A drama about the Holodomor, the 1930s genocide in Ukraine, is also a warning about fake news.
One of the great, universal truths is that everybody lies. From tiny white lies to great big whoppers, everyone does it, even babies. Don’t believe me?
“Sorry I’m late, traffic was terrible.”
“It’s so great to see you!”
“Doing well, thanks for asking!”
“I have read and agree to the above terms and conditions.”
These are just a handful of the easy, casual lies that we all offer up on an everyday basis. And much of the time, these kinds of lies are fairly harmless. These tiny deceptions are baked into most of our social interactions and, in many ways, grease the wheels of polite society. After all, how awkward and uncomfortable would our conversations be if we actually told the truth every time someone asked how we’re doing?
These are the lies we expect to be told and are expected to tell. And while I would personally like to see more honesty in everyone’s day-to-day interactions, I understand the purpose of these kinds of deceptions.
That said, the truth always matters. We may expect some level of insincerity in certain situations, but in others, honesty is more than simply suggested—it’s required.
When it comes to reporting news, telling the truth is vitally important.
The term “fake news” has been abused to the point of uselessness, but false reporting does exist and has for a long time. The information we receive through various media outlets and platforms is frequently critical for how we plan our days and how we plan our lives. When that information is false, intentionally or not, it can cause us very real problems.
Sometimes, the consequences are as simple and relatively benign as getting caught in the rain without an umbrella. Sometimes, though—and especially with intentionally misleading or false information—the results can be devastating to livelihoods and lives.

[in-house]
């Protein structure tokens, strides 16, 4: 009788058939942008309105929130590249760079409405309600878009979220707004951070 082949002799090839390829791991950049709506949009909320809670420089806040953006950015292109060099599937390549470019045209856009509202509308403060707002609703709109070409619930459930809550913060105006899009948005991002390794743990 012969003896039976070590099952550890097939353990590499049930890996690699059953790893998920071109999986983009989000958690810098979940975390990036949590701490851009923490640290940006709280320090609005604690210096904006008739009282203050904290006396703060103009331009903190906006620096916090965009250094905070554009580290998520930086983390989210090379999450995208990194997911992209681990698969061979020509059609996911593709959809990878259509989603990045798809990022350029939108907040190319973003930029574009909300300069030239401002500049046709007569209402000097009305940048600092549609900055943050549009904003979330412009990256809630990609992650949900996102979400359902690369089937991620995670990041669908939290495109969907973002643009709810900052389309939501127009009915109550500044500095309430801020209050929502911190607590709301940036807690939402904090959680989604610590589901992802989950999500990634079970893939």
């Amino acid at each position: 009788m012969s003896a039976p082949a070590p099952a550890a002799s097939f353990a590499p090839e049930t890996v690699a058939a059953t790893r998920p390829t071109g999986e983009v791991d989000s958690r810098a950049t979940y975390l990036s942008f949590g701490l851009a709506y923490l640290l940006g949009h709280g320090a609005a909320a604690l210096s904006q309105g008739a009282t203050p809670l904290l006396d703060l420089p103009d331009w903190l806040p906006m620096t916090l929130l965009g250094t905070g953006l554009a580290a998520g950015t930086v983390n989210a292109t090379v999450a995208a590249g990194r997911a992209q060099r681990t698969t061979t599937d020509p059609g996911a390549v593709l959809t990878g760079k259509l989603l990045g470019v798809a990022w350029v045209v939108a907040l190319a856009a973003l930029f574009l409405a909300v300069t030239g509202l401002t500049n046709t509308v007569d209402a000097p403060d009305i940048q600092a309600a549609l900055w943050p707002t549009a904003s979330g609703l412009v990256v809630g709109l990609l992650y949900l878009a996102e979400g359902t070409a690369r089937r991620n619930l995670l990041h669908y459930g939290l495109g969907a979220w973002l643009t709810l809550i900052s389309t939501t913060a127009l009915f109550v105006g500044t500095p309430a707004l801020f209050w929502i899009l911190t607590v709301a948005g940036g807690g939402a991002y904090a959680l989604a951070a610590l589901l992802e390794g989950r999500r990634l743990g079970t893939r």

One of the most egregious examples of this was the coordinated cover-up of the Holodomor—a famine in the Ukraine deliberately created by the Soviet Union in 1932 and ’33.
In the span of a year, decreased output due to the forced collectivization of farms and the confiscation of foodstuffs by the Soviet army led to the deaths of between seven and ten million people, mostly ethnic Ukrainians. It was, in short, a genocide by means of starvation.
Freelance reporter Gareth Jones broke the story. He did what he was supposed to do as a journalist. He told the truth.
Unfortunately, Jones’s reporting shined an incredibly unflattering light on the fact that the news reports coming out of Moscow regarding the impressive successes of Soviet agriculture were false. Walter Duranty, the Moscow Bureau Chief for the New York Times, and the rest of the foreign press corps in Moscow promptly launched a coordinated campaign to discredit Jones’s reporting, despite the fact they all knew Jones was telling the truth.
Eugene Lyons, who was the Moscow correspondent for United Press at the time, even wrote in his 1937 book Assignment in Utopia:
Throwing down Jones was as unpleasant a chore as fell to any of us in years of juggling facts to please dictatorial regimes—but throw him down we did, unanimously and in almost identical formulations of equivocation. Poor Gareth Jones must have been the most surprised human being alive when the facts he so painstakingly garnered from our mouths were snowed under by our denials. … There was much bargaining in a spirit of gentlemanly give-and-take, under the effulgence of [Foreign Press Corps Soviet Official Konstantin] Umansky’s gilded smile, before a formal denial was worked out. We admitted enough to soothe our consciences, but in roundabout phrases that damned Jones as a liar. The filthy business having been disposed of, someone ordered vodka and zakuski.